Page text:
Subject: News/ INDONESIA: APPEALS ALONE WON'T STOP CHILD PROSTITUTION.
From: Melanie Orhant (email@example.com)
Date: Sun May 28 2000 - 12:06:30 EDT
3-30-00 INDONESIA: APPEALS ALONE WON'T STOP CHILD PROSTITUTION.
JAKARTA (JP): The First Lady said on Wednesday that moral appeals alone
would not solve child prostitution.
Opening a one-day workshop on the sexual exploitation of young girls, Sinta
Nuriyah said that solutions focusing on morals and religion, "without
understanding gender relationships within families, in which girls are more
often victims" would not solve the real problem.
Workshop organizers from the Center of Community Development Studies at
Atmajaya Catholic University said they were focusing on female sexual
exploitation because its causes were "different".
The belief that having sex with youngsters is safer and the needs of poor
families to survive the economic crisis have both led to the increase in
child sex workers, the First Lady said.
Latest estimates from researchers show there are at least 40,000 girls
under 18 working as sex workers.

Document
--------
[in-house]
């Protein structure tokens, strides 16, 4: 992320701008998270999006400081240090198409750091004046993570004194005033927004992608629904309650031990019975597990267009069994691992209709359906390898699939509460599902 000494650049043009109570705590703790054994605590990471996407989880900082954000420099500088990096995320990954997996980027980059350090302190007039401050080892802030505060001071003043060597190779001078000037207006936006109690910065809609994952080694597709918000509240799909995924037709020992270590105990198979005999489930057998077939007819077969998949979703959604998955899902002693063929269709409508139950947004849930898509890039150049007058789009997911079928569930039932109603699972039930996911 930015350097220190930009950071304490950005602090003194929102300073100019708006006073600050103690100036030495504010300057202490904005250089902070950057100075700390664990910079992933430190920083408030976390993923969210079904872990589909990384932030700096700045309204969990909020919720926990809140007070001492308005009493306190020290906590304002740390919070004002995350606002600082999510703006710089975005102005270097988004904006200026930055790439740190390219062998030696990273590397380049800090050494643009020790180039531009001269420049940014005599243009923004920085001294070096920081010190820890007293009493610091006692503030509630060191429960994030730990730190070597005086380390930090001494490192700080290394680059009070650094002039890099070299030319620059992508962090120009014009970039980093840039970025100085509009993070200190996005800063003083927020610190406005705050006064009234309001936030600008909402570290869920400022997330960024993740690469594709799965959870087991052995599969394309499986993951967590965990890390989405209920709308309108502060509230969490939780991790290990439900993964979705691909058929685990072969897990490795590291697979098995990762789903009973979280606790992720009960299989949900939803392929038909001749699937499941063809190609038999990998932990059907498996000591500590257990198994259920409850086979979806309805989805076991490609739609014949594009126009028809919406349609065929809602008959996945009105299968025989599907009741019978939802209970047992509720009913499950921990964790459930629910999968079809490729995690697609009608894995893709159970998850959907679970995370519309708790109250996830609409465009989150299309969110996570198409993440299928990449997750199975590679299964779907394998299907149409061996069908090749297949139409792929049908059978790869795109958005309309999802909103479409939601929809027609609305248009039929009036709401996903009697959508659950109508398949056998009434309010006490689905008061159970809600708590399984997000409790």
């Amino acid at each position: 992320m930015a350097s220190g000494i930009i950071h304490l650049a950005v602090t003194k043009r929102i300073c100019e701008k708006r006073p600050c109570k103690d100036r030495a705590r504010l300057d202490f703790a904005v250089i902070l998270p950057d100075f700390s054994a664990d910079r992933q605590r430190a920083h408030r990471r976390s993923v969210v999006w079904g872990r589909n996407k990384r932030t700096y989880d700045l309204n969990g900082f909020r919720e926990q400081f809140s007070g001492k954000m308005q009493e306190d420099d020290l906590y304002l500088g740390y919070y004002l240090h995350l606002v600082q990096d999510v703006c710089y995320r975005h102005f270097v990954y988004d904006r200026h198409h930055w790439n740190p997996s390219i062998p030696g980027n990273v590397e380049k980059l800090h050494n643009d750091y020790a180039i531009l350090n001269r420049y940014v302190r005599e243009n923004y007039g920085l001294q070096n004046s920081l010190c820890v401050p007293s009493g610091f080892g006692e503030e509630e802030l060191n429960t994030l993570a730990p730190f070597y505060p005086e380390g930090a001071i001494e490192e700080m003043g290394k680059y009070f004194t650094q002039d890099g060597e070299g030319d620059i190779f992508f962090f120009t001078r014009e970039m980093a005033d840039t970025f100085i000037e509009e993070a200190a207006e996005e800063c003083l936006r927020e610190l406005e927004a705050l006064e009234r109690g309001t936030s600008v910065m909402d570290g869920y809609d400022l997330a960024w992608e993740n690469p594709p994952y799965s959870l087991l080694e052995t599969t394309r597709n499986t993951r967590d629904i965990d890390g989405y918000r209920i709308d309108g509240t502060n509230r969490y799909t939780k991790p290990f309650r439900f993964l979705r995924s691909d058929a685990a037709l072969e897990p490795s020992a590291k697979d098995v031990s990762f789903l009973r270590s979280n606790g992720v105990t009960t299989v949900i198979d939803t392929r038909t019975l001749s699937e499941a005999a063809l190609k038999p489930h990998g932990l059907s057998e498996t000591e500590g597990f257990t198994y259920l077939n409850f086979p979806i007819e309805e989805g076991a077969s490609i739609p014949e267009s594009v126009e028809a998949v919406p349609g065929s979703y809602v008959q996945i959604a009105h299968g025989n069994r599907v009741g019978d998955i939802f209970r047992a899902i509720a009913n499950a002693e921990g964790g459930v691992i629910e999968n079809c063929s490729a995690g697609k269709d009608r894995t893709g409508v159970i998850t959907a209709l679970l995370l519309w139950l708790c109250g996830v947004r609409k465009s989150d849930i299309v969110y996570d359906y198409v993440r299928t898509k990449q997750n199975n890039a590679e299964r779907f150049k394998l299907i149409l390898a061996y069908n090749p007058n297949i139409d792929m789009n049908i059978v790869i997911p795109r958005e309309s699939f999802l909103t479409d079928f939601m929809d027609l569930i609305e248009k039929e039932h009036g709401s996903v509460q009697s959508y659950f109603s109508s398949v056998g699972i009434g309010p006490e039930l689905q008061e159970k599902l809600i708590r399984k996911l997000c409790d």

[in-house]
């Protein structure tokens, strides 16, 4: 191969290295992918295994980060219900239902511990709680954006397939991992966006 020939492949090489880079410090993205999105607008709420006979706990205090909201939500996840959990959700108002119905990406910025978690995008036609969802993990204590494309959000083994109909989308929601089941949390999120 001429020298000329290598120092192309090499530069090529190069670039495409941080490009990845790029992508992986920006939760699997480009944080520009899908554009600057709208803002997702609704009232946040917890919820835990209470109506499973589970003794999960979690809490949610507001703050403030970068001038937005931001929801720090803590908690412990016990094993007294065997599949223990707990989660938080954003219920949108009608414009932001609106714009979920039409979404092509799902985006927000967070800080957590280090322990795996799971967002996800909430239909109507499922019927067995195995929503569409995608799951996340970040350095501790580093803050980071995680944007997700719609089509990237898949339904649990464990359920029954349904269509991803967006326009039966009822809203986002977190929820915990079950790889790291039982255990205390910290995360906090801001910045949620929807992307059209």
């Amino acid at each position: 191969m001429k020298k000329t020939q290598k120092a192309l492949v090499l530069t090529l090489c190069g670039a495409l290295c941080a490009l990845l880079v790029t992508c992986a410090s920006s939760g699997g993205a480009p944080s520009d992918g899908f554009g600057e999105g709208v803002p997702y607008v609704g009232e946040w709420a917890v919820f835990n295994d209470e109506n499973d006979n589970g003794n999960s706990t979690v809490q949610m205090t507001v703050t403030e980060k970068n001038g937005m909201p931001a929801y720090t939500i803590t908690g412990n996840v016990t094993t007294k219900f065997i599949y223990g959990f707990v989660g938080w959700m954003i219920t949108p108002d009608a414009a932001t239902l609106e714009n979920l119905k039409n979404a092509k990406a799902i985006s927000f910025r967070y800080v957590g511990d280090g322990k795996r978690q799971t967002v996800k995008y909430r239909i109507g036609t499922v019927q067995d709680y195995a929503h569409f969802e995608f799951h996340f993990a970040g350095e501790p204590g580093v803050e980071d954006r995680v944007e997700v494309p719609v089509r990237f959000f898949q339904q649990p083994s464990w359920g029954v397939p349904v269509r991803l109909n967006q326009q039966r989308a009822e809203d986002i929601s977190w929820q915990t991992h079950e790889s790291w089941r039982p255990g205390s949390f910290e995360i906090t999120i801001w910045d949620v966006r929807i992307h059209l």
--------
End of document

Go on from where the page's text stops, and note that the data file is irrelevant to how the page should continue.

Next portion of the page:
"... the possibility of an increase in child sex workers has been predicted
by (health expert) Ibu Nafsiah Mboy", bearing in mind the shift of sex
tourists to Indonesia from Thailand, Nuriyah said.
Campaigns against the Acquired Immune Deficiency Syndrome (AIDS) have led
to a "false" awareness about sexual behavior, she said. People who
previously did not care about a partner's age are now choosing children,
Nongovernmental organizations in the workshop charged that Indonesia had
broken its promise to the world to protect its children from prostitution.
They called for a national action plan against commercial sex in line with
the 1996 Stockholm Convention, which Indonesia was a signatory to.
Participants were obviously affected while watching a play involving child
sex workers who described their experiences.
One child, who was depicted as being sold by her father, said, "As poor as
my father is, he still has a goat, but he sold me anyway."
Keri Lasmi Sugiarti from Bandung's Bahtera Foundation said, "Society looks
at these children not as victims but as garbage." She added that "this kind
of discrimination can hamper a child's psychosocial development".
Rosmalinda, a child protection activist, said that staff in her office in
Medan, North Sumatra, were frequently intimidated by people who accused her
organization of supporting prostitution.
Nongovernmental organizations from Medan, Jakarta, Bandung, Yogyakarta,
Surabaya, Solo and Batam have been working with the problem of child
prostitutes for almost one year. (08)
The Jakarta Post.
JAKARTA POST 30/03/2000 P2
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